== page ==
SD: The transitional phase is different for each individual. Typically in my office I have my patients get rid of their orthotics immediately so their foot is no longer in a dysfunctional-supported state. I’ll have them remain in their same shoes for some time during this period unless the footwear they are currently wearing is hindering their movement (think women’s high heals or very thick and stiff shoes for both men and women). During this transitional period I have my patients walk and move barefoot in their house and at work as much as they comfortably can. Once they’re able to remain barefoot without any problems for an extended period of time, I’ll have them move into a transitional shoe. The only exception to this is if the current footwear is limiting their ability to go barefoot more often. I always recommend moving to less shoe as quickly and as comfortably as possible. Since this is different for everyone, I personally don’t use the 10% rule as some can progress much faster, and some much slower, than any set number.


Q:Is there a long-term risk in taking either Advil or Tylenol on a regular basis? It just seems that whenever I up my weekly mileage to include runs over 10 or12 miles, I get a sharp pain just below my left knee. So I pop a pill  or two when I get home.  The next morning, most of the pain has seemingly vanished, though the area still feels stiff and not quite right. But after two days of rest, except for some walking of a few miles, my leg feels fine. I want to do an ultra some day. Please advise, Sock Doc!

SD: Absolutely there is a long-term risk particularly with NSAIDs (nonsteroidal anti-inflammatory drugs such as aspirin, naproxen, and ibuprofen). Some of the risks include gastrointestinal, (they have found fecal bacterial in the blood of ultra-marathoners taking NSAIDs), cardiovascular, musculoskeletal, and renal (kidney) side-effects and complications. NSAIDs require sulfur  to be properly detoxified by the liver. Sulfur is needed to make glucosamine sulfate and chondroitin sulfate which helps facilitate cartilage repair. The amino acid L-cysteine is very high in sulfur and can sometimes be of great benefit as a supplement, and it’s also high in protein-rich foods like eggs and whey protein.  Sulfates are high in foods such as broccoli, cauliflower, garlic, cabbage, onions, radishes, and mustard. Proper levels of magnesium, vitamin B12, vitamin B6, (in its active form of pyrodixal-5-phosphate), and folic acid, (also typically in its active form of 5-MTHF), are also needed for proper sulfation.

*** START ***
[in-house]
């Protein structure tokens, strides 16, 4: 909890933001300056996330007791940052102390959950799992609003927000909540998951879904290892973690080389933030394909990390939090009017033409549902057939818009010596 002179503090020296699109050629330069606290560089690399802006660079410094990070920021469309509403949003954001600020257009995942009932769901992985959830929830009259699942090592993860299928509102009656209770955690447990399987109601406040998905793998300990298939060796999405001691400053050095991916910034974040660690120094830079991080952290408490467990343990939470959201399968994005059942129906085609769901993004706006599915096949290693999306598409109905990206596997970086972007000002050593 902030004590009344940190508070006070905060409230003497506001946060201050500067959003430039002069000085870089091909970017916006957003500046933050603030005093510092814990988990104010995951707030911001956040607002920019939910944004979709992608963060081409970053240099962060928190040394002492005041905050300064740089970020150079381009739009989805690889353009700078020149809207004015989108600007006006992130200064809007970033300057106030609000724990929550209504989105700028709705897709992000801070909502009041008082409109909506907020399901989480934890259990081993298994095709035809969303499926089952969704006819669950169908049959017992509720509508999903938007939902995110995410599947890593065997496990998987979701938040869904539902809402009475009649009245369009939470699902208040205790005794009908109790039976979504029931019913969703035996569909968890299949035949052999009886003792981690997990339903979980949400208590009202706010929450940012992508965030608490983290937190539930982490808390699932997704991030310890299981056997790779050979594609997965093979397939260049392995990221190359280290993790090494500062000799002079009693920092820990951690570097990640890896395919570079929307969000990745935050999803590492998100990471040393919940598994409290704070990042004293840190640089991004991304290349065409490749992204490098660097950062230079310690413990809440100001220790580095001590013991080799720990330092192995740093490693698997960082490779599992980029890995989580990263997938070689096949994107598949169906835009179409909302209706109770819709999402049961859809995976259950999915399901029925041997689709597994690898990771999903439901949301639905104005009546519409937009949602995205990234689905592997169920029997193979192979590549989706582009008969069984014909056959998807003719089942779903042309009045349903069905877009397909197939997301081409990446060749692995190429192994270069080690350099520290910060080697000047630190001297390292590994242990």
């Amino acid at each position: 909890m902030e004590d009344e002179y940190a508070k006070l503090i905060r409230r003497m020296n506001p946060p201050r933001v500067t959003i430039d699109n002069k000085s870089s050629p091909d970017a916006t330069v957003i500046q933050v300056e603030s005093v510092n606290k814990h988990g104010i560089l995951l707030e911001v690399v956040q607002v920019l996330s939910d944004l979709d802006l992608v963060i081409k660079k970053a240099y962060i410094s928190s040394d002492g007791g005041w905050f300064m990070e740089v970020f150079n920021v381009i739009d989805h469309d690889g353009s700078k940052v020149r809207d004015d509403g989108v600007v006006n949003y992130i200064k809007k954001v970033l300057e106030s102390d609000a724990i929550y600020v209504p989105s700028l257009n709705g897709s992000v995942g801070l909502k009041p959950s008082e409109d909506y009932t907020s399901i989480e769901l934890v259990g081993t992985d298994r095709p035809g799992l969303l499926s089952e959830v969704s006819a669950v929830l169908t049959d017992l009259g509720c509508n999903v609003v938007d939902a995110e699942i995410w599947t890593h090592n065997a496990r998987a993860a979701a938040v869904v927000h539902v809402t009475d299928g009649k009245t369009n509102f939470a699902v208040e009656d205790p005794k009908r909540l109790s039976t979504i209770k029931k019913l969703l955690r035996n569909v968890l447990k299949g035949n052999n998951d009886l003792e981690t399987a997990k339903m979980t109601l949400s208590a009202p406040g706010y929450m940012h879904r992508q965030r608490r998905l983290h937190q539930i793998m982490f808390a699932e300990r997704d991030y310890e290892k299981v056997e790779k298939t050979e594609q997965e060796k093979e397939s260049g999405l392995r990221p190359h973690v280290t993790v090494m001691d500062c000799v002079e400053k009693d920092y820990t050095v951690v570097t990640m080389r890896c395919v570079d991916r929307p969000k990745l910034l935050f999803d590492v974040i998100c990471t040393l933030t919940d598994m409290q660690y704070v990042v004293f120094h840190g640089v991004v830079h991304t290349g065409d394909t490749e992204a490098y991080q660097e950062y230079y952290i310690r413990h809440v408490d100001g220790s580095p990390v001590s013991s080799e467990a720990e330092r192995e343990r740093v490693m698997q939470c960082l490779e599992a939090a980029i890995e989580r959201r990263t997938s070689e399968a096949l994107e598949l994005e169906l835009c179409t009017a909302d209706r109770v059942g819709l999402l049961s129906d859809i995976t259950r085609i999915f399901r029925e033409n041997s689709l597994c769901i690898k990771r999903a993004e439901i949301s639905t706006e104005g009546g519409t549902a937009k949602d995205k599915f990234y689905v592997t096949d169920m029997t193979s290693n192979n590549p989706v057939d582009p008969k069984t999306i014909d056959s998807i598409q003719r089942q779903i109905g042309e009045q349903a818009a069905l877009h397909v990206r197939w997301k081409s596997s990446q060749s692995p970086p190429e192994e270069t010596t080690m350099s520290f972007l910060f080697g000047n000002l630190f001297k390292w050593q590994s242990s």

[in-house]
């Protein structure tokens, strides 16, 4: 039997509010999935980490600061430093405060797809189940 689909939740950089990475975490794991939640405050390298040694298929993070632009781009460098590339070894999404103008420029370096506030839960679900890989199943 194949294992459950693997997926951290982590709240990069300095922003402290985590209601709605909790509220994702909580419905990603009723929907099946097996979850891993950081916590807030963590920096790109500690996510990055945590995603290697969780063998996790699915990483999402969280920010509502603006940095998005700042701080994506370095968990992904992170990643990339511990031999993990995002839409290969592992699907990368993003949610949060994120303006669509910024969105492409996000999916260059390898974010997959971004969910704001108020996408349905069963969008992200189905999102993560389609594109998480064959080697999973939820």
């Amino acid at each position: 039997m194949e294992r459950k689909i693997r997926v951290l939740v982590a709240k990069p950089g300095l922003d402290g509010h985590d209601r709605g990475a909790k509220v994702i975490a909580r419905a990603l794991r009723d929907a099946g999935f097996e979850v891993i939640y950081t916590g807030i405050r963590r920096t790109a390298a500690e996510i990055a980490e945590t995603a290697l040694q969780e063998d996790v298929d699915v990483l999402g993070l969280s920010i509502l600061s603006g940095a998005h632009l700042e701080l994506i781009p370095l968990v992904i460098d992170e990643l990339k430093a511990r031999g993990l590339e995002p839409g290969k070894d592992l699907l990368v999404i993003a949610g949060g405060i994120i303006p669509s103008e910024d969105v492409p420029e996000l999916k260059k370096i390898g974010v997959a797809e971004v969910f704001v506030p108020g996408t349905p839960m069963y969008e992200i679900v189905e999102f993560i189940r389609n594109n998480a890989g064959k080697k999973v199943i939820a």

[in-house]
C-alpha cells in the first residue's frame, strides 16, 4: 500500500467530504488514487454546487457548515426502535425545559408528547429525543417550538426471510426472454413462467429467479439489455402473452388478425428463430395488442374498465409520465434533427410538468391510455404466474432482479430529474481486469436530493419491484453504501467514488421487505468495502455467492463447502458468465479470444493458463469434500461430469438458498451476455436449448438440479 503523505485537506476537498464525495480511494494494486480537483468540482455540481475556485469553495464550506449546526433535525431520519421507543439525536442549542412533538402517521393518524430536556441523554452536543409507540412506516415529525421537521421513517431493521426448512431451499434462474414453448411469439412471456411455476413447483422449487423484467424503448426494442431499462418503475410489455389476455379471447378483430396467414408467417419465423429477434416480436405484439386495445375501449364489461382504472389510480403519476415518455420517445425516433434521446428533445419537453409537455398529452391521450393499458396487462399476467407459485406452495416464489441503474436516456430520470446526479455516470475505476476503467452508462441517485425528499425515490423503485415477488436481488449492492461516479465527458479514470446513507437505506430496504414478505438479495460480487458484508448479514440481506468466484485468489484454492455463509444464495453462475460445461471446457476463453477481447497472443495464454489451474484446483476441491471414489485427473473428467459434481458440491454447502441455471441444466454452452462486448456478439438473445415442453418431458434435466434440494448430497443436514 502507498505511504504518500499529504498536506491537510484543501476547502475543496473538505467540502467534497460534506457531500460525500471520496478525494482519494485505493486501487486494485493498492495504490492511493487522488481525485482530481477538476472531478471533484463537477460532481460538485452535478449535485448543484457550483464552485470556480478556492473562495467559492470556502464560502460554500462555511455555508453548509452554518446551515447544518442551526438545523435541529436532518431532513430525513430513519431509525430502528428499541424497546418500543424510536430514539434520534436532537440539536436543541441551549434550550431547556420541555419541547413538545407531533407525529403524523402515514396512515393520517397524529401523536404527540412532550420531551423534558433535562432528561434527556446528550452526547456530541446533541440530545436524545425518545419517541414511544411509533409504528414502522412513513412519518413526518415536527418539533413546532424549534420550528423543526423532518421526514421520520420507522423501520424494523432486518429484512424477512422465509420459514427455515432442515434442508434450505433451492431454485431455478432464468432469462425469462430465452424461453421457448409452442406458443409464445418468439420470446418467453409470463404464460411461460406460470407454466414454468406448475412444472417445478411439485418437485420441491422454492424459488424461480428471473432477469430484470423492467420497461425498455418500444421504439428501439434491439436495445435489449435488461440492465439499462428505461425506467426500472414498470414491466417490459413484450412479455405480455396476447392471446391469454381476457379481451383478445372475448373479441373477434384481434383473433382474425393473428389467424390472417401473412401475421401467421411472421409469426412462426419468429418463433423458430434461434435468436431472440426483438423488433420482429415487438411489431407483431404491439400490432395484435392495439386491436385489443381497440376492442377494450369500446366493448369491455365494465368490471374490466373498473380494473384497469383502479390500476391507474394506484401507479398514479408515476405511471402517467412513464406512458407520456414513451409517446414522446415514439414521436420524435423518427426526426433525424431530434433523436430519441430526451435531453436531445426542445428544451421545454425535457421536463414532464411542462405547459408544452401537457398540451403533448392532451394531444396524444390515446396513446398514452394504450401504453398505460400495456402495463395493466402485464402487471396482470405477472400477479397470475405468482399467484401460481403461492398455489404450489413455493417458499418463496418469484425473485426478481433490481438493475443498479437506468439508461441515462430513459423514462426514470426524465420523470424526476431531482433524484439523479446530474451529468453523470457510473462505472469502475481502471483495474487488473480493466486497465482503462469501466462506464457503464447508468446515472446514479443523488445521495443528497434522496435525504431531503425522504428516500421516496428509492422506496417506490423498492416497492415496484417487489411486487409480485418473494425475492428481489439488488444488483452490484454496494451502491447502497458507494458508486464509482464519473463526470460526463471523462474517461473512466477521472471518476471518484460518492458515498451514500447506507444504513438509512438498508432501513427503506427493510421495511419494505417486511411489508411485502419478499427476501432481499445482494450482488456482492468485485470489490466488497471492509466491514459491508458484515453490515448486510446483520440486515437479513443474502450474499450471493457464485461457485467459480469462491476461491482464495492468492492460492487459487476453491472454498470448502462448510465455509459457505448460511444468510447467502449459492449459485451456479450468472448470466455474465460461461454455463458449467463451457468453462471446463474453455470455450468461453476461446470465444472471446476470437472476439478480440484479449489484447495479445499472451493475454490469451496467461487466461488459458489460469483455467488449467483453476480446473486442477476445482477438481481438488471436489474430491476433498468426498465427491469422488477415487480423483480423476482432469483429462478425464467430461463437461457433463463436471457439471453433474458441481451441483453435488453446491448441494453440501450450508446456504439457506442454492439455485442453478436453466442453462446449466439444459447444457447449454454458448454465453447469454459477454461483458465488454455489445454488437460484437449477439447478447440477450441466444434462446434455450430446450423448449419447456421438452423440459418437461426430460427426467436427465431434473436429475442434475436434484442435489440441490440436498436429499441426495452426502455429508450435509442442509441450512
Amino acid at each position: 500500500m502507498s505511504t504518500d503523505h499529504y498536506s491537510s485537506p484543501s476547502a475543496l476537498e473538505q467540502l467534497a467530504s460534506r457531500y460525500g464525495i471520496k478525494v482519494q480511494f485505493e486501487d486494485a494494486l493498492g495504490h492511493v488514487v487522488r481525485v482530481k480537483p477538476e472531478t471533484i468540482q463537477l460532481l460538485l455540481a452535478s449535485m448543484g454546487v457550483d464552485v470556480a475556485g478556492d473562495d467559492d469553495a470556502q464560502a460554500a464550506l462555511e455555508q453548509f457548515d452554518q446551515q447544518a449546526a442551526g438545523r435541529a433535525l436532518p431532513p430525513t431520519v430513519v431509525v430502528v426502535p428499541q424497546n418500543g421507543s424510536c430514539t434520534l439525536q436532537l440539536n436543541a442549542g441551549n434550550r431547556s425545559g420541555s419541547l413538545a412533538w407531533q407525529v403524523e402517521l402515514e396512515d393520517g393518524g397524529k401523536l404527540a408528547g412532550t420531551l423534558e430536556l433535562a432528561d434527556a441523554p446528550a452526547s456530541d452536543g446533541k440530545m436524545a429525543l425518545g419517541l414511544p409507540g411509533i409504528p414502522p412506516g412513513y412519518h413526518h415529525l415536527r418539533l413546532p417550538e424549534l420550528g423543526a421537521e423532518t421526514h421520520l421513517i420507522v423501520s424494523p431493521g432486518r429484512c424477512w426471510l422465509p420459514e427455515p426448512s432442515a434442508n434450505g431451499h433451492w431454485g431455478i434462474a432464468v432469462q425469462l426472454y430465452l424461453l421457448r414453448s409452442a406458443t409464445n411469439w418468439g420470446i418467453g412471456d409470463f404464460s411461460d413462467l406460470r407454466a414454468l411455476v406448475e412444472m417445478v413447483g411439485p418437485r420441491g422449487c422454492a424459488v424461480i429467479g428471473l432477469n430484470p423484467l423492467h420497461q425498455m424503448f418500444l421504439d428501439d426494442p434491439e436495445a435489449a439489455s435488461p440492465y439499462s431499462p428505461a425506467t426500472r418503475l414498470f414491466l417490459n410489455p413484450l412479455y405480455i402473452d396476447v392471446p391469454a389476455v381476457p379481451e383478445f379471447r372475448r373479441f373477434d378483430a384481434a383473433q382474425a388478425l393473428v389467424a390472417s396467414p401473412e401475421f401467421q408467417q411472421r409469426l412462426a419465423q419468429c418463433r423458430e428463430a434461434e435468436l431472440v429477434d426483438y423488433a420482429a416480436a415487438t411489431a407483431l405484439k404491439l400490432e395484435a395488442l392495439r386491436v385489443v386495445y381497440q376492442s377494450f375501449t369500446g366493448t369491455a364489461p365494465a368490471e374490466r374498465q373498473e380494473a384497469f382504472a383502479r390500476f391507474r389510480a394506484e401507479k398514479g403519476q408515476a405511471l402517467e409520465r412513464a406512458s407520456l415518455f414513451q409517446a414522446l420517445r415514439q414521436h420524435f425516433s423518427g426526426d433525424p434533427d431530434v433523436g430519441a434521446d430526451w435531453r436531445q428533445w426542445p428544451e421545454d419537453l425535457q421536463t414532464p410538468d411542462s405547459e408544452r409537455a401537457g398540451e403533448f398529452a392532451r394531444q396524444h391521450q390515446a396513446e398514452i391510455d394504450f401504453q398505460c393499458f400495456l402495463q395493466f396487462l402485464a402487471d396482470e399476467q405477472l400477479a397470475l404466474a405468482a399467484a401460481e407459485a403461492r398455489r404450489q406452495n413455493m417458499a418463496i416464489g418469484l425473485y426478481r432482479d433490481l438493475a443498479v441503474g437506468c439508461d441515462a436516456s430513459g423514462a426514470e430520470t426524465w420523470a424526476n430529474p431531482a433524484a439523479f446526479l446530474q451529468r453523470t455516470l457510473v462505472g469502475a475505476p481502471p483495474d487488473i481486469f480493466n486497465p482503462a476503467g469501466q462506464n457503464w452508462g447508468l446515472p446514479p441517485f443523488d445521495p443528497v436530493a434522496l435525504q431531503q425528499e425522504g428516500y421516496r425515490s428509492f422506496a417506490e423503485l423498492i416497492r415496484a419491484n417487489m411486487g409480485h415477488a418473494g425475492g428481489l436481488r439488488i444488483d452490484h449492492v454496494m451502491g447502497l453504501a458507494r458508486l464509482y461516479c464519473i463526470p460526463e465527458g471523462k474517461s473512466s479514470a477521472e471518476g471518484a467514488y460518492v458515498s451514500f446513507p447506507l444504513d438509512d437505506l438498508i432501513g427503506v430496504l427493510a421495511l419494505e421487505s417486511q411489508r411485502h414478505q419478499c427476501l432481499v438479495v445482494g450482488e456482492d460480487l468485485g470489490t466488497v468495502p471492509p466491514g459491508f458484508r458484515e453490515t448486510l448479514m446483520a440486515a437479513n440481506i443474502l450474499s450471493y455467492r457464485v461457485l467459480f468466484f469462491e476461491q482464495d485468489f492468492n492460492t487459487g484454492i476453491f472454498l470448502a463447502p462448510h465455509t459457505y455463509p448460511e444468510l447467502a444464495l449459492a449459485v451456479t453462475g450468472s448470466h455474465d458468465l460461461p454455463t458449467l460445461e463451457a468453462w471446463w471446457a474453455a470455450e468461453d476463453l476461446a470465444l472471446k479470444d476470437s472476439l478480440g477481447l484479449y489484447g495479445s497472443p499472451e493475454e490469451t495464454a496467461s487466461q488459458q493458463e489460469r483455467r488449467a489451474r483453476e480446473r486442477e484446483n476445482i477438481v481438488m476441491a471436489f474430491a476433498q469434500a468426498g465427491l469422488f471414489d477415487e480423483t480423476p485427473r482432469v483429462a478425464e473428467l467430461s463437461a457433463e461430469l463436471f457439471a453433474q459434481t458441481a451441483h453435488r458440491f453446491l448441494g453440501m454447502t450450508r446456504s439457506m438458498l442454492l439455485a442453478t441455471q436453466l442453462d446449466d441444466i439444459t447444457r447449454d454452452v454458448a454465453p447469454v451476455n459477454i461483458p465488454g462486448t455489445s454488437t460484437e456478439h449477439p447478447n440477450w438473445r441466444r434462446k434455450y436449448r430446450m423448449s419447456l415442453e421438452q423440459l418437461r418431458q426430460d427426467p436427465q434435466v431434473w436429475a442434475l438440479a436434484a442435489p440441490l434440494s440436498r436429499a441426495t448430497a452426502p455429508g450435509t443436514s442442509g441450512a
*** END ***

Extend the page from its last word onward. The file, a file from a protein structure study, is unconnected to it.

If you’re having a knee problem you very well may be creating more problems in that joint (and others) the longer you take these meds. Sulfation is also how you detoxify cortisol, a common stress hormone that your body makes to help balance your blood sugar and deal with inflammation. I always tell my patients that if you ever feel better from taking any anti-inflammatory then it’s a sure sign that you’re suffering from an inflammatory condition, otherwise you’d see no effect taking the drug. So look to your diet, lifestyle, and training as sources of too much stress and inflammation because if you keep on the path you’re on now,  it’s only a matter of time before you become seriously injured and can’t run at all.


Sock Doc is Dr. Steve Gangemi. His site Sock-Doc.com is a great resource for injury treatment and prevention.